In IoT, one of the key features is wireless communication. Many wireless protocols and many wireless gateways will be supported Wide area wireless (GPRS, 3G, LTE) and short range wireless will be offered with integrated gateways (Bluetooth 4.0, WiFi, 6loWPAN, Zigbee IP, Zigbee Pro, UHF, 802.15.4). Wireline access to the cloud will be provided for data storage and analytics. Figure 4 compares the network data rate and range of some of the protocols.
Other IOT requirements include:
- Memory footprint is critical, one size does not fit all. Some applications require a very tiny low power part while others require more processing and more memory.
- To achieve a small memory footprint, unnecessary features need to be removed and at the highest level module level modularity is a key feature to accomplish this.
- Optimization of each component or module for feature set minimization are required.
- Optimization options for each component to minimize size are required
- Security is key, but it must be integrated at the design of components, be space optimized to trade off security requirements versus space requirements, and use the current set of accepted best practices standards.
- Safety is important but this safety must be tailorable to the application in question.
- Complex technologies like virtualization are not required, these devices to not need this level of complexity.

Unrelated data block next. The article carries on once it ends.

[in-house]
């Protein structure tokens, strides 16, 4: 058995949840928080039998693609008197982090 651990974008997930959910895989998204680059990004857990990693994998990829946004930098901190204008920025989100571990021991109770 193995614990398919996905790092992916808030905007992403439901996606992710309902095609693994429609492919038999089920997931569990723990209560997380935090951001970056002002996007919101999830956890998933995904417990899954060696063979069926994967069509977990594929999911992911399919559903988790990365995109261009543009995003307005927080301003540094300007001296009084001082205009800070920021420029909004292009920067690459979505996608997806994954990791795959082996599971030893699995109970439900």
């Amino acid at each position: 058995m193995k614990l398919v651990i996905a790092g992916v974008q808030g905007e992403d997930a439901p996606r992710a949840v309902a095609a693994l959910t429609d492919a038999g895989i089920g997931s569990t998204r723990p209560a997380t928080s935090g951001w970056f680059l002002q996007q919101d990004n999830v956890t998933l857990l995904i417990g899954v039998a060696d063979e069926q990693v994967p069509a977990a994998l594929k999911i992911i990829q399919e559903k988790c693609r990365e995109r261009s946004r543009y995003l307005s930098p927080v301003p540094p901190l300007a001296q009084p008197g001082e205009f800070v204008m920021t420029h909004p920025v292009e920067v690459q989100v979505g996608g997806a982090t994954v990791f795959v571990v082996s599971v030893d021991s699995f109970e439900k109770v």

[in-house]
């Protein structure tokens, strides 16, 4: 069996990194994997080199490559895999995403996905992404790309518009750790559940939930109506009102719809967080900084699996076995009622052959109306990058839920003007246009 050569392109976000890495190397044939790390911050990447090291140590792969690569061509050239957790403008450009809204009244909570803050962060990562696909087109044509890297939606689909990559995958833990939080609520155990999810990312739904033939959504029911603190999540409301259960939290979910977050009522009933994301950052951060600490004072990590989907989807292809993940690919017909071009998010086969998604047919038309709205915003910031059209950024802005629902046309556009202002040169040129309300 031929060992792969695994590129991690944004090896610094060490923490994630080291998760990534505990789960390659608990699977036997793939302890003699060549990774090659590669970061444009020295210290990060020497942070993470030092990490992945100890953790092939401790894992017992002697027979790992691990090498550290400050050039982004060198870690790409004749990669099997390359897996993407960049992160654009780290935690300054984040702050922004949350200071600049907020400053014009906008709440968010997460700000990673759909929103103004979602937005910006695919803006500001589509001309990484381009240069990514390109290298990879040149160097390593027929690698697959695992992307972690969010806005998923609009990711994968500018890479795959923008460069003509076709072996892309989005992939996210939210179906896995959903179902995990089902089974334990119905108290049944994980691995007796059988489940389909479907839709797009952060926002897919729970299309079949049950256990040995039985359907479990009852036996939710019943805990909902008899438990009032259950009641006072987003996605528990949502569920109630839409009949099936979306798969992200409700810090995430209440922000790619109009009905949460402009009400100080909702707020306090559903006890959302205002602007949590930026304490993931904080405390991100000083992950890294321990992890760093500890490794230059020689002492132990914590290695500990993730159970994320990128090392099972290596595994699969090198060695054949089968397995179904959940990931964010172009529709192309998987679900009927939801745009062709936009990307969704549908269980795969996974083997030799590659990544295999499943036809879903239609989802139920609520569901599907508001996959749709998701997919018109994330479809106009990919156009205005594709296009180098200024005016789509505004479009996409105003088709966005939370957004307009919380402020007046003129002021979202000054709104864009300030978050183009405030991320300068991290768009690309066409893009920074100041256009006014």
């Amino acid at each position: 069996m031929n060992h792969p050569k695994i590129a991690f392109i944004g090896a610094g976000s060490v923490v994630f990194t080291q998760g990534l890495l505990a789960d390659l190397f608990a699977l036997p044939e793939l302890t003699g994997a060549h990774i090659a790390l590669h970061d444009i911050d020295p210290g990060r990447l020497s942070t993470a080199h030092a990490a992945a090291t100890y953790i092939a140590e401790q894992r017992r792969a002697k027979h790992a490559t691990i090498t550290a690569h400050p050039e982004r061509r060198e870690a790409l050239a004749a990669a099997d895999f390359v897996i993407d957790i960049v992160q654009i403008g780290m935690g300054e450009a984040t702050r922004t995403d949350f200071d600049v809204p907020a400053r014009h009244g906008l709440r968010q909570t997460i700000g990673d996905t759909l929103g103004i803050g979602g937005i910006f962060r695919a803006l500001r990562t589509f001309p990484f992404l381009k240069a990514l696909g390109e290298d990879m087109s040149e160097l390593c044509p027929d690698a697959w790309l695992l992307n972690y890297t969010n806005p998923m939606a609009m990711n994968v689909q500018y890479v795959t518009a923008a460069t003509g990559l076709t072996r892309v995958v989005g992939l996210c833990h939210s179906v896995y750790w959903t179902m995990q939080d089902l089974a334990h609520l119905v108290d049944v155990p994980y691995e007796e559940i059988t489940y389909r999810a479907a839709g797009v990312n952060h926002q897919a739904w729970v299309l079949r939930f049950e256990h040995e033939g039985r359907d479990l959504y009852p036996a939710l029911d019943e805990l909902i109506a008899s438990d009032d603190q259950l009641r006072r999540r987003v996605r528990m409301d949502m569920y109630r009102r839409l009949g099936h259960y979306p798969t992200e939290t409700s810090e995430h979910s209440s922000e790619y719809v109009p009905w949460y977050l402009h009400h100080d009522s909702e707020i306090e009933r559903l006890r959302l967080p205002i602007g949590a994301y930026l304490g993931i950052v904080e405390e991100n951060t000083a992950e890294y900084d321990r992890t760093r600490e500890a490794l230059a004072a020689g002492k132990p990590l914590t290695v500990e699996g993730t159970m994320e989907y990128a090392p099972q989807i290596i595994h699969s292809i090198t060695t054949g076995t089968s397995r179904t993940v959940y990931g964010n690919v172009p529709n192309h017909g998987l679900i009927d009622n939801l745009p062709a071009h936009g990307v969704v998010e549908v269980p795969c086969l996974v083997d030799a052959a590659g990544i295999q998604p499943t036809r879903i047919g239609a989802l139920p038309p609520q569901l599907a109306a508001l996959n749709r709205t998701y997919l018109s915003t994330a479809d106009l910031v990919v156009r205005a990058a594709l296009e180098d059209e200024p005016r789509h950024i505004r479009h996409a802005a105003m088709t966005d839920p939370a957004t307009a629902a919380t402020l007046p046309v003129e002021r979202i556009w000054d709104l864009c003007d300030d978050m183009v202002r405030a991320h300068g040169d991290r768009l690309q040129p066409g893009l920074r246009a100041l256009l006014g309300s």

- Technologies like multicore are rarely needed and would typically be used in larger gateways and routers to move data into the cloud.
- Discontinuous and continuous operation are required depending on the application
The complexity, time to market, requirements and development costs for these IoT devices make MCUs or small MPUs with an RTOS an ideal choice. Note that embedded Linux won't run in these environments.
Developers can get to market quickly with minimal cost with exceptional functionality using off the shelf POSIX compliant RTOS solutions. And by taking care in the choice of MCU RTOSes with regard to POSIX , a developer can achieve some of the benefits associated with a full Linux implementation, particularly software reuse and training, It maximizes software reuse and training while minimizing memory footprint size, time to market and also supports lean product development.